A Hillsborough Community College Student Publication since 1978.
By Richard Cantu
Standing in my ripe strawberry dress, as
we got ready for church, mom frantically
brushing my hair would say,
“Kisses are shortbread cookies, dipped
in raw honey.”
While grandma would squeak, from the
rickety rocking chair,
“Absolutely not, kisses are chocolate
covered sour cherries.”
My daddy would bellow with a can of
“Hugs are blueberry pies. Tart at the
start, with a warming embrace, and sweet
once you realize you’re done.”
Grandpa would let out a snicker. His
voice sickening sweet as red velvet.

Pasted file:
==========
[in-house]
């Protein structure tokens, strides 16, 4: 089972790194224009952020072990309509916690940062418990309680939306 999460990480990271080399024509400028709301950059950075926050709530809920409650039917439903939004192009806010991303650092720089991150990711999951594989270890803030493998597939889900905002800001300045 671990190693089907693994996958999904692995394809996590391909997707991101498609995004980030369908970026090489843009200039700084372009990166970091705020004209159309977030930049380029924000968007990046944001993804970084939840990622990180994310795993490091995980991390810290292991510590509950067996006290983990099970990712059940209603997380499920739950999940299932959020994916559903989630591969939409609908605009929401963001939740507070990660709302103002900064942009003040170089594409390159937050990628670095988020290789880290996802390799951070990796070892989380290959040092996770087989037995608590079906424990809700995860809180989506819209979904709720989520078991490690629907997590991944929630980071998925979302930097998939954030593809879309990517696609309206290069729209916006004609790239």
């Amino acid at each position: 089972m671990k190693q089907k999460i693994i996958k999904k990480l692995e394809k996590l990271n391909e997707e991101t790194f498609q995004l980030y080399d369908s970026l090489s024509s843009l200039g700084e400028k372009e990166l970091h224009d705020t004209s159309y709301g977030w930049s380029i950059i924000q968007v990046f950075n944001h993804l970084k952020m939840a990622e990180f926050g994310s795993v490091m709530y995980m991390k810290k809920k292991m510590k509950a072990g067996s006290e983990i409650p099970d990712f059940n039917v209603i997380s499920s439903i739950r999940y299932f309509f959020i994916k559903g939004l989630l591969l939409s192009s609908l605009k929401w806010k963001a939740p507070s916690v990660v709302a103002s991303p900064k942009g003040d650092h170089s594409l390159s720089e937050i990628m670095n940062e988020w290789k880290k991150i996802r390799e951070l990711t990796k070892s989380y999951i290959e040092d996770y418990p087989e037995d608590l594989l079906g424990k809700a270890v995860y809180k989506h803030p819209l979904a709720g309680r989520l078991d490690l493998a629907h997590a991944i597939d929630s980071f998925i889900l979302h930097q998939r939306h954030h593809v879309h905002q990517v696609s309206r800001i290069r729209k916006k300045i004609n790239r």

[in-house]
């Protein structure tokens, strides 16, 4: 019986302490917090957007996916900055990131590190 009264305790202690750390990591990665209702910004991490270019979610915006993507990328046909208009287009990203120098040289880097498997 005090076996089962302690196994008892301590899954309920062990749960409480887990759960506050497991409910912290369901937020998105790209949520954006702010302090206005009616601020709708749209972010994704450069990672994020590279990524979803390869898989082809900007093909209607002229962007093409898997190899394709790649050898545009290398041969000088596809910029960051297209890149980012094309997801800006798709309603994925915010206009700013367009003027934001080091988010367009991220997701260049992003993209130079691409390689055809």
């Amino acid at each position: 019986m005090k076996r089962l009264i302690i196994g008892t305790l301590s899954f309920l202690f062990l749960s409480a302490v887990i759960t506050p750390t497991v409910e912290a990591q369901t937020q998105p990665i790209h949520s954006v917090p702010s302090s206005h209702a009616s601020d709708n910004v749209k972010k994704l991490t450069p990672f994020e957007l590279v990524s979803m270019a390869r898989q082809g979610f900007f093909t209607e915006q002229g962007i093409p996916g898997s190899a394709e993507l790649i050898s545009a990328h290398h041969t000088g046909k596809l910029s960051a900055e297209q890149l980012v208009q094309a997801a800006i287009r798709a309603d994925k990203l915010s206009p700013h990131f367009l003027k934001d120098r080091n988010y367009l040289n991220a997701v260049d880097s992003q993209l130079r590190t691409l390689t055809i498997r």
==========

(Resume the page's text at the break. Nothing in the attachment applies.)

“Hugs are popcorn balls.
Held together with molasses.”
From the back pew in church, sister
leaning in would spout.
“God is made of grape juice and bread.”
Brother groaned loudly, twisting around
“God is ambrosia and angel food cake.”
While I find their words savory and
satisfying to devour. I question their
flavors, and their level of taste.
Because kisses are salsa and chips,
that mom and dad make fresh at home
Hugs are pancakes drenched in maple
syrup made on cool April mornings with
grandpa and grandma, as brother and
sister sleep in their beds.
God is toasted ravioli that we eat every
Sunday from the soup kitchen at church.